Getting tagged on social media is a new joy right now. It’s amazing to see how much cooking you’ve been doing. We’re cooking constantly, too. If we can’t share a meal, at least we have this connection. Thanks to those of you who have been reaching out when you have a question as you shop, prep, and make what you’ve been buying. We love reading your questions and talking about how best to answer them. It’s interesting to know what’s tripping you up and what you want to get better at making. Some of the latest questions that have made their way through our Q&A questionnaire form are below. More than a few of you want to know what to do with pork belly. One customer wrote asking how to prepare split lamb shanks, which is actually one of Josh Applestone’s favorite cuts to make. Below are our answers. Keep sending your questions — and please keep tagging us in your photos. We really love seeing your dishes.


Question: How do you cook pork belly?

A: This is such a good question and we have so many ways to answer it. Mainly it depends on how you like to eat pork belly. You could grill it — here’s our recipe for doing just that. We like to serve it with grilled peaches flavored with chili and lime—a great compliment to that fatty belly. You could also braise it. We like to take braised belly, cut it in strips, fry them, and serve over ramen. With pork belly, the possibilities are endless. 

Question: How should I prepare the split lamb shanks you occasionally stock? It’s one of my favorite cuts but I’ve never seen it split this way.

A: Split lamb shanks are a Josh Applestone favorite. He cooks them in a pan on a grill — gas or charcoal, it doesn’t matter. Indirect heat is the key factor here. He puts them in a French steel pan with potatoes, onions, carrots, olive oil, and salt, then leaves them over indirect heat for two or three hours. The result is caramelized and delicious. The marrow runs out and bastes everything. For more specific details, check out the summer grilling edition of our blog series Ask the Butcher where he describes this method.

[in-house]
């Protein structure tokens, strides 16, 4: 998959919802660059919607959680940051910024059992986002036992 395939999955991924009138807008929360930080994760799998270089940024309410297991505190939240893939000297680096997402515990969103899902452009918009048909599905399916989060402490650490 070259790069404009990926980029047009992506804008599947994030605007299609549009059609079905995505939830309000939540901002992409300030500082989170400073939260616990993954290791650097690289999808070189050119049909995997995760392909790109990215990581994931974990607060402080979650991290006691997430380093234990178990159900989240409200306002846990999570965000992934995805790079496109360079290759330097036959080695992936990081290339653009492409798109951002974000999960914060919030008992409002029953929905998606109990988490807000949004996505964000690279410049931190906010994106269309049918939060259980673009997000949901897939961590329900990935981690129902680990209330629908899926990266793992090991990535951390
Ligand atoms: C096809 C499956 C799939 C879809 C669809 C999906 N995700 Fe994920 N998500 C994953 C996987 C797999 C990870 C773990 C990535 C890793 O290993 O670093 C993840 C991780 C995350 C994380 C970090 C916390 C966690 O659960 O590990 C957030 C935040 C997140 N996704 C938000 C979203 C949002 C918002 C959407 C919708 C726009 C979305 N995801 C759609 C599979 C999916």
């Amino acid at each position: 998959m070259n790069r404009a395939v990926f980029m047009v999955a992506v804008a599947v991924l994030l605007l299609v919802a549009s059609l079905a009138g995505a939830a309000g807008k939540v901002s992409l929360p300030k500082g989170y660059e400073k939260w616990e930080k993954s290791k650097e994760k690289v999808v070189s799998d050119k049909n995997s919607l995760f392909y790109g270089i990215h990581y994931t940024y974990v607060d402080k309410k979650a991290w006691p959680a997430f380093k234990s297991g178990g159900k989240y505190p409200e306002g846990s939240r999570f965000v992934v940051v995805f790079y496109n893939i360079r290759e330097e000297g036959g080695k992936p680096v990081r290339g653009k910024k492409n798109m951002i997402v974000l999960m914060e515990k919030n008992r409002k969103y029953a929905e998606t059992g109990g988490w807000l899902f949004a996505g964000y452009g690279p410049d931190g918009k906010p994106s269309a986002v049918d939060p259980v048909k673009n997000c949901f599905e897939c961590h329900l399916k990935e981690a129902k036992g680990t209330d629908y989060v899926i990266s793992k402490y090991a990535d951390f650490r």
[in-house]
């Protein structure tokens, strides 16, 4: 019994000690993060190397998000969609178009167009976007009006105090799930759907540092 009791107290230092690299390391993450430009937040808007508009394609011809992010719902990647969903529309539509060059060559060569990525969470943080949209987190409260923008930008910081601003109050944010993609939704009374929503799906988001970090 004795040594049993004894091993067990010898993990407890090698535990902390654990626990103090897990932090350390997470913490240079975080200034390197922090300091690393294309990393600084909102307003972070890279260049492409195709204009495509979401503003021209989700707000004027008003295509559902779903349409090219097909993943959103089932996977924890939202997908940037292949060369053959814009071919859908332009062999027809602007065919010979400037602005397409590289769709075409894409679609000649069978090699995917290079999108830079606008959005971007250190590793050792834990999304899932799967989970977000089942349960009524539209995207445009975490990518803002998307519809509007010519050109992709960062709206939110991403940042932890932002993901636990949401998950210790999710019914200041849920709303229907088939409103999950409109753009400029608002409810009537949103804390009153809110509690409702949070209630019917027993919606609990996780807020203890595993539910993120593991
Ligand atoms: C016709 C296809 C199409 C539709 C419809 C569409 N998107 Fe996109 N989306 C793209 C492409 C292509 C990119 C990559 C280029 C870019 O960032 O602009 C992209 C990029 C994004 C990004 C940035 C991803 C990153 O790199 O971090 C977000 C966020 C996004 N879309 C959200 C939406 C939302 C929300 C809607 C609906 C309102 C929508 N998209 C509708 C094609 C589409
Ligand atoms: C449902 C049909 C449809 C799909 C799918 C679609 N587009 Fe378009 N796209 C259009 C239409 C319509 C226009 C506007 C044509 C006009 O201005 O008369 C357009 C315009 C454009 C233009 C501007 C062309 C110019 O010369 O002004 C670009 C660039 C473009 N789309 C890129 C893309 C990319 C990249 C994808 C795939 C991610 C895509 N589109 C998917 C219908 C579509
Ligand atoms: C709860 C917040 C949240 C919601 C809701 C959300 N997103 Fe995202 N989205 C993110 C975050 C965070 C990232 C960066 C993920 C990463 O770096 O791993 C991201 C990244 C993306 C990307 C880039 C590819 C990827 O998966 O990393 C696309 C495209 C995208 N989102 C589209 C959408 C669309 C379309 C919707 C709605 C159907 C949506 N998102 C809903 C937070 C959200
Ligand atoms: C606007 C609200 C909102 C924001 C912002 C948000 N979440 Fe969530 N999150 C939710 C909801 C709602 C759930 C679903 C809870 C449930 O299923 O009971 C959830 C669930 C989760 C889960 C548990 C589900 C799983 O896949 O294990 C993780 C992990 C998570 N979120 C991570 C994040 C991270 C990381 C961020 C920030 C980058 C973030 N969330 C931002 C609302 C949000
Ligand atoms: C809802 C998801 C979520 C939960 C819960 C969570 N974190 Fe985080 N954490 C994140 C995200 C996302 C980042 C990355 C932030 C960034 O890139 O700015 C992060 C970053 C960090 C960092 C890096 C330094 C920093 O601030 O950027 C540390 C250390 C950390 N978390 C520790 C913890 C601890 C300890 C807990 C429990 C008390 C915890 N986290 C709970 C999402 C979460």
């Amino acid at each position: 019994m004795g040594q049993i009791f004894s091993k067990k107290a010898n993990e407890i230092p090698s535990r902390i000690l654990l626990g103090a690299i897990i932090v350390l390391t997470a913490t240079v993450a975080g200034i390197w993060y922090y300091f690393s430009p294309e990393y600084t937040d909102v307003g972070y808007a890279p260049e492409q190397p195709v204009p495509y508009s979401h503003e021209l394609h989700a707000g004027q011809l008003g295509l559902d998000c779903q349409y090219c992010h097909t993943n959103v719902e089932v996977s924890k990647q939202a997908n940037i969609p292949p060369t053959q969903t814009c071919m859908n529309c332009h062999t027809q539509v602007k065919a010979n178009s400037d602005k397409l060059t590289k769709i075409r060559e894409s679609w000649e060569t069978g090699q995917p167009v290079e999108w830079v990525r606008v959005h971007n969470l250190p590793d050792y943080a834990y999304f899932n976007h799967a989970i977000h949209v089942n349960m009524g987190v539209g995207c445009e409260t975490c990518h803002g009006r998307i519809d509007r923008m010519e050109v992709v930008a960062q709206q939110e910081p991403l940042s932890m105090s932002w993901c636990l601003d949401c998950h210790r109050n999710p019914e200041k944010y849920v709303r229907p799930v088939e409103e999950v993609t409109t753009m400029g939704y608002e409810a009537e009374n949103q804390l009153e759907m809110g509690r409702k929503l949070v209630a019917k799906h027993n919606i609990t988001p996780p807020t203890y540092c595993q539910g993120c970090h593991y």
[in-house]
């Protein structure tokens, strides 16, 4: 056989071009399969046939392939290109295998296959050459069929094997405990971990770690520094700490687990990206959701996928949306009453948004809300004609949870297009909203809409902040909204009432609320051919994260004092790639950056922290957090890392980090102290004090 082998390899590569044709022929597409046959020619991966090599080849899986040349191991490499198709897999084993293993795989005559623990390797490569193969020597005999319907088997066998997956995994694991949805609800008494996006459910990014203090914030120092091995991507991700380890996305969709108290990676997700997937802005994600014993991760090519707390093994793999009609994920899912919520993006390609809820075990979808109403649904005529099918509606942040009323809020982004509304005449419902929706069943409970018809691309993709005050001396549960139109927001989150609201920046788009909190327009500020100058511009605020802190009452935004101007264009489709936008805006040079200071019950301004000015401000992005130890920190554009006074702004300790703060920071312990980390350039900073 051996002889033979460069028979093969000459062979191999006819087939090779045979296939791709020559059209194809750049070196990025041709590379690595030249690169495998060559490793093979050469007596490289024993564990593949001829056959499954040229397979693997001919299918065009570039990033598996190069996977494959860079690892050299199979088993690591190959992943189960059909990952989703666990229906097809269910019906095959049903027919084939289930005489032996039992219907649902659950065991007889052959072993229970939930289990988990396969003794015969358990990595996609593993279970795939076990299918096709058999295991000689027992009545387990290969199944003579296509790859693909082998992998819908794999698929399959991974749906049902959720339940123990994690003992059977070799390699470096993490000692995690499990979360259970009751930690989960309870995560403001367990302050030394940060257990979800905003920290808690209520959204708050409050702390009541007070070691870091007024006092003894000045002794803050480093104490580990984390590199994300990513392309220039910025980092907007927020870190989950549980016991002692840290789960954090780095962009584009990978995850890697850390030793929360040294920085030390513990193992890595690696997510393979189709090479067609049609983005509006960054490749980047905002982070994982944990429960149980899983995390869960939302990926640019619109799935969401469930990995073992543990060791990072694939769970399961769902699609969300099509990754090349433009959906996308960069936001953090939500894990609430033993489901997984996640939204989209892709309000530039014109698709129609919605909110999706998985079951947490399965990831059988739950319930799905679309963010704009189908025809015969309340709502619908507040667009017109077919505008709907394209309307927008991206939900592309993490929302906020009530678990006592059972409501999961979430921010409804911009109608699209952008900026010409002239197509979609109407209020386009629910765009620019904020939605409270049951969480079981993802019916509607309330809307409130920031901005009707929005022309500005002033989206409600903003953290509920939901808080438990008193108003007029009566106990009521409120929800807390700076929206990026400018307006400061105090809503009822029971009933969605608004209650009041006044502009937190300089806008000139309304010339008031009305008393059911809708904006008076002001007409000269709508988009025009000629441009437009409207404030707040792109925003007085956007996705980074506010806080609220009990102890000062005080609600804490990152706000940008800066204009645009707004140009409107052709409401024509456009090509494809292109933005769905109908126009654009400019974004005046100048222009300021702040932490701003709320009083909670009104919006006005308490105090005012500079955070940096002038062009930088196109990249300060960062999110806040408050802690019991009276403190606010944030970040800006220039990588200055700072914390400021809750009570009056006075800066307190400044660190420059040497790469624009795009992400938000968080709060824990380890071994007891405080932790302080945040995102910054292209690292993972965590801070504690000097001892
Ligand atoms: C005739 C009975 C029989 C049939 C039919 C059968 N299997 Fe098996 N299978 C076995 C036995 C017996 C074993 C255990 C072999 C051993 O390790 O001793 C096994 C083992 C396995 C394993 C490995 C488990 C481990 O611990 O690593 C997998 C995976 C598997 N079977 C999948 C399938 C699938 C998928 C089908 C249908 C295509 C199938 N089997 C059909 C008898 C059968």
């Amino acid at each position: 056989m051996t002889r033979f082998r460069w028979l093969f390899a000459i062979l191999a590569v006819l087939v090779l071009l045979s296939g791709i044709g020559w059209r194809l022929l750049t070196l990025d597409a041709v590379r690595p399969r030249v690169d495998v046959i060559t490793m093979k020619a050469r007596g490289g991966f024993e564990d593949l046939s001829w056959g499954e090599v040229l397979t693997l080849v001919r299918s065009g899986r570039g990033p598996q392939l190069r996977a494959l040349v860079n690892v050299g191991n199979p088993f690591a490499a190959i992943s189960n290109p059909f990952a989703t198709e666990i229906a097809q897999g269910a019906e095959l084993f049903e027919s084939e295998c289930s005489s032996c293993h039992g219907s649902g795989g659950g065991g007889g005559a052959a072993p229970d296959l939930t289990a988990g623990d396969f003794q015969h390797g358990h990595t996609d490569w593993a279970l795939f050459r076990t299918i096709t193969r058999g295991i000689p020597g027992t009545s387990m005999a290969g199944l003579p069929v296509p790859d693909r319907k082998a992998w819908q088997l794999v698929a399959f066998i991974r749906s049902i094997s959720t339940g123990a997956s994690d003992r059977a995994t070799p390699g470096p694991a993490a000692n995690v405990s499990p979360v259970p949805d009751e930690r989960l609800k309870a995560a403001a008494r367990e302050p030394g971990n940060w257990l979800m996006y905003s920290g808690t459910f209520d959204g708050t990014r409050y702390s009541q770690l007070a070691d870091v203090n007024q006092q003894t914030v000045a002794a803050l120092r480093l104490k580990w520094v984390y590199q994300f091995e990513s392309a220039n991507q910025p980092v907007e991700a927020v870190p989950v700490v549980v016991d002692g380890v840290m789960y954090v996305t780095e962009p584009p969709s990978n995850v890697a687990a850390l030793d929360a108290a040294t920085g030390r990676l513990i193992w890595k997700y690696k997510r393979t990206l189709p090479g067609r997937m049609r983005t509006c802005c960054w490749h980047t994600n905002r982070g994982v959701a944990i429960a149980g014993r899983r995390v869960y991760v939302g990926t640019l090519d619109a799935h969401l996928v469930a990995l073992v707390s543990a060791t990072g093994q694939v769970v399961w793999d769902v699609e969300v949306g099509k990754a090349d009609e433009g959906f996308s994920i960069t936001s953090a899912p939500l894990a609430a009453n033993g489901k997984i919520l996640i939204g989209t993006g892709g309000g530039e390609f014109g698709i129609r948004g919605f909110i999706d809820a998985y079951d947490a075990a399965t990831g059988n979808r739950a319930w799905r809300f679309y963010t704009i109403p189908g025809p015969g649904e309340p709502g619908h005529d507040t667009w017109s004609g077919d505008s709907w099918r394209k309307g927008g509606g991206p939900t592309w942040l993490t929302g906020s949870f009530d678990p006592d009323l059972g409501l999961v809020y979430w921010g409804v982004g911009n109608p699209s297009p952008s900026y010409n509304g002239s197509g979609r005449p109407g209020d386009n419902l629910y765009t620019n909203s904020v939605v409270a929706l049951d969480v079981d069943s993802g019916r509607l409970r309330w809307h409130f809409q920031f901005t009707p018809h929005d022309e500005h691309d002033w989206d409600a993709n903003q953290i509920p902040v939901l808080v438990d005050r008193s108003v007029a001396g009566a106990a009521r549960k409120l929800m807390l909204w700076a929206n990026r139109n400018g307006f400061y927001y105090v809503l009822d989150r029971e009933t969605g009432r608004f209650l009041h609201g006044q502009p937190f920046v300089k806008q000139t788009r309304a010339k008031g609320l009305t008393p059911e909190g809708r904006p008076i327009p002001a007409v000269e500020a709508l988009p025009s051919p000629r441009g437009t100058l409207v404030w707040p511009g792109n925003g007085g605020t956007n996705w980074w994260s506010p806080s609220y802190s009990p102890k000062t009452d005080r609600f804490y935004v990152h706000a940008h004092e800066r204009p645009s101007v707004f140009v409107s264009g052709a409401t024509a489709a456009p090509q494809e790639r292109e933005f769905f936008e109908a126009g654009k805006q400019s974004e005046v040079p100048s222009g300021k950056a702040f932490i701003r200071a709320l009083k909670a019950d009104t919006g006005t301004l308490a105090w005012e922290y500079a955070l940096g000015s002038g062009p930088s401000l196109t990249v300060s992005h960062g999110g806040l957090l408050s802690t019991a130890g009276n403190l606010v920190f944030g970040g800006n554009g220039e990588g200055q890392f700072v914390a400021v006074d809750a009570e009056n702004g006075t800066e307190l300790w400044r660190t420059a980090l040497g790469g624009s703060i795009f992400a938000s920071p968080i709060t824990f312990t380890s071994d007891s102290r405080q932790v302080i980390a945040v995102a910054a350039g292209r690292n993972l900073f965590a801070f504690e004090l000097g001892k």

Question: How do I cook boneless leg of lamb so that it is a little charred on the outside but still a little pink on the inside? If you have a great recipe to share, I would love to hear about it.

A: That’s pretty much the ideal grilled boneless leg of lamb experience you’re describing right there. We do happen to have a great recipe we always turn to. It’s from our book, The Butcher’s Guide to Well-Raised Meat, and involves an Indian-style spice rub. If you prefer other flavors, choose them. Just remember, lamb is a fatty meat, so beware of flare-ups. To keep that perfect balance of char to pink you’re looking for, always watch your meat closely, and move it to the top rack of your grill if you feel that it is getting done too fast or runs the risk of burning.

Question: Hi, I need help with cooking steak. My wife cooked grass-fed filets under the broiler and they were good. I tried to cook grass-fed strip steaks in a cast iron pan and they didn’t come out good at all. I put salt and pepper on the steaks and had butter in the pan. Is there another cut of steak to try? Should I use the broiler for this, too? We typically like our steaks to the well-done side of meat. Any suggestions? Thanks for being willing to help.

A: Grass-fed beef has very little fat. It’s super lean. Don’t salt it before cooking. Both salt and heat, and that includes cooking it to well-done, can really draw out the moisture it does have. You can add salt (and pepper) for taste after, not before. Grass fed is easy to overcook in a broiler that close to a flame or in a pan. If you like to eat your meat medium to well done, try cooking grass-fed steaks low and slow in the oven. Set your oven at 250 degrees and put a steak in for about 30 minutes, slow basting it with olive oil. Slow cooking at a low heat will allow it to retain cellular structure without beating it up.